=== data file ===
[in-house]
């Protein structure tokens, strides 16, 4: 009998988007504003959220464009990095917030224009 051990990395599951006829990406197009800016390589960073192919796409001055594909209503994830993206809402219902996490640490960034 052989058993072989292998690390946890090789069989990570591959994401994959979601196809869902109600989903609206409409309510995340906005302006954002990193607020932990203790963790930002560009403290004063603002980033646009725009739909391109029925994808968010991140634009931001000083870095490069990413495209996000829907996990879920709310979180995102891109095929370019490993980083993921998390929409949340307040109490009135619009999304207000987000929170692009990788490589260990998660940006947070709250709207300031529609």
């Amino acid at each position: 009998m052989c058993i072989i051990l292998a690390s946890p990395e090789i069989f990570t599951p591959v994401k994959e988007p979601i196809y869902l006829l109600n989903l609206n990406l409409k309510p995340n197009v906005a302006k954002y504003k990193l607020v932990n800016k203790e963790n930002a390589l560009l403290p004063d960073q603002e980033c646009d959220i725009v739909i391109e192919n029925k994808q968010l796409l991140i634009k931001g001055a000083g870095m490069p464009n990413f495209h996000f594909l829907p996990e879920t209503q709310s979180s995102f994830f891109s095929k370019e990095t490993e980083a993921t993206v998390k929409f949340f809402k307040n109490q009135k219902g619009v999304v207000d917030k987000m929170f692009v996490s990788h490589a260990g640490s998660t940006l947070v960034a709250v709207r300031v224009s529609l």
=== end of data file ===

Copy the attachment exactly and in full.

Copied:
[in-house]
């Protein structure tokens, strides 16, 4: 009998988007504003959220464009990095917030224009 051990990395599951006829990406197009800016390589960073192919796409001055594909209503994830993206809402219902996490640490960034 052989058993072989292998690390946890090789069989990570591959994401994959979601196809869902109600989903609206409409309510995340906005302006954002990193607020932990203790963790930002560009403290004063603002980033646009725009739909391109029925994808968010991140634009931001000083870095490069990413495209996000829907996990879920709310979180995102891109095929370019490993980083993921998390929409949340307040109490009135619009999304207000987000929170692009990788490589260990998660940006947070709250709207300031529609």
């Amino acid at each position: 009998m052989c058993i072989i051990l292998a690390s946890p990395e090789i069989f990570t599951p591959v994401k994959e988007p979601i196809y869902l006829l109600n989903l609206n990406l409409k309510p995340n197009v906005a302006k954002y504003k990193l607020v932990n800016k203790e963790n930002a390589l560009l403290p004063d960073q603002e980033c646009d959220i725009v739909i391109e192919n029925k994808q968010l796409l991140i634009k931001g001055a000083g870095m490069p464009n990413f495209h996000f594909l829907p996990e879920t209503q709310s979180s995102f994830f891109s095929k370019e990095t490993e980083a993921t993206v998390k929409f949340f809402k307040n109490q009135k219902g619009v999304v207000d917030k987000m929170f692009v996490s990788h490589a260990g640490s998660t940006l947070v960034a709250v709207r300031v224009s529609l």